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Associate Administrator for Exploration Systems
Scott J. Horowitz
11.16.05
 
As of Oct. 1, 2007, Scott Horowitz resigned his position as Associate Administrator for the Exploration Systems.

Scott J. Horowitz, NASA Associate Administrator for the Exploration Systems. Photo credit: NASA/Bill Ingalls. Image left: Scott J. Horowitz, NASA Associate Administrator for the Exploration Systems. Photo credit: NASA/Bill Ingalls.

Scott J. Horowitz is the Associate Administrator for the Exploration Systems Mission Directorate. A former NASA astronaut and a retired U.S. Air Force Colonel, he will lead the agency in the development of the nation's new spacecraft that will return astronauts to the moon and travel to Mars and other destinations in the solar system.

After retiring from NASA and the Air Force in 2004, Horowitz joined ATK Thiokol, Inc., as director of space transportation and exploration. At ATK, he was responsible for developing the company's strategy to support NASA's Vision for Space Exploration.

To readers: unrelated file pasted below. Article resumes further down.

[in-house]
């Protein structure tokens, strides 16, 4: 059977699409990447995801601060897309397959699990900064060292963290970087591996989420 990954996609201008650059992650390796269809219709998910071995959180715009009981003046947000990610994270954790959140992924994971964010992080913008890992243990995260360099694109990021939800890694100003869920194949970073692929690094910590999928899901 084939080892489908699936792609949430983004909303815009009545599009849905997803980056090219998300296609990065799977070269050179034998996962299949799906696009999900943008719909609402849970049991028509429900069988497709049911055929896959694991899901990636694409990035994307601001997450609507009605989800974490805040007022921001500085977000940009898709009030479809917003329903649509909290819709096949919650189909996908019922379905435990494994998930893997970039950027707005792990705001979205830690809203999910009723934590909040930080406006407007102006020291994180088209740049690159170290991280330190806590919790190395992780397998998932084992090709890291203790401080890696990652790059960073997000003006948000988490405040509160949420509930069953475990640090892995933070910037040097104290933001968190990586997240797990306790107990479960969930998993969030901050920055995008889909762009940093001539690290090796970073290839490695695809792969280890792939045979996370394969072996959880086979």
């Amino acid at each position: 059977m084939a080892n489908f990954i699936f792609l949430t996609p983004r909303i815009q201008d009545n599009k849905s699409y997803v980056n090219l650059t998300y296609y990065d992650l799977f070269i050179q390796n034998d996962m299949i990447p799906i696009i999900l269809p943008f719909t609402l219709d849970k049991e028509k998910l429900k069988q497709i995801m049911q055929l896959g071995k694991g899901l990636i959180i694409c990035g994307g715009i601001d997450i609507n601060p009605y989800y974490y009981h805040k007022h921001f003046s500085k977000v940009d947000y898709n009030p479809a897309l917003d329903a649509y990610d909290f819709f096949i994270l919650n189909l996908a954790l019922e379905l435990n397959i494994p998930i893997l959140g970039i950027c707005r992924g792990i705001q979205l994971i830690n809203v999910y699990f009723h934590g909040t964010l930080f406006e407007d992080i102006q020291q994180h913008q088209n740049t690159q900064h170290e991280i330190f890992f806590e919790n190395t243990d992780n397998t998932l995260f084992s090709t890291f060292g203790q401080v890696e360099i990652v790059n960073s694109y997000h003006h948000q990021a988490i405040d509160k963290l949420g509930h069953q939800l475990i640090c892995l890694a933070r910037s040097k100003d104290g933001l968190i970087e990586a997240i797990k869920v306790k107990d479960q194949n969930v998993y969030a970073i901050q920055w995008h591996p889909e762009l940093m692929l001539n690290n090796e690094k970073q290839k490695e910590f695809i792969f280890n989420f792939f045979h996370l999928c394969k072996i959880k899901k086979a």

Horowitz joined the Air Force after graduating with a masters and doctorate in aerospace engineering from the Georgia Institute of Technology. He received his undergraduate degree in engineering from California State University at Northridge.

During his military career, he was an instructor pilot, F-15 fighter pilot and, after attending the Air Force Test Pilot School, served an assignment as a test pilot. He has logged more than 5,000 hours in more than 50 different aircraft. Horowitz also served as an adjunct professor at Embry Riddle University and later as a professor at California State University at Fresno.

NASA selected him as an astronaut pilot in 1992. A veteran of four space shuttle missions, Horowitz made his first flight in 1996 on a microgravity science mission. His other missions included servicing the Hubble Space Telescope and two flights to the international space station. He has logged more than 1,138 hours in space.

His decorations include the Distinguished Flying Cross, Defense Meritorious Service Medal, Defense Superior Service Medal, two Air Force Commendation Medals, two NASA Exceptional Service Medals and four NASA Space Flight Medals.

November 2005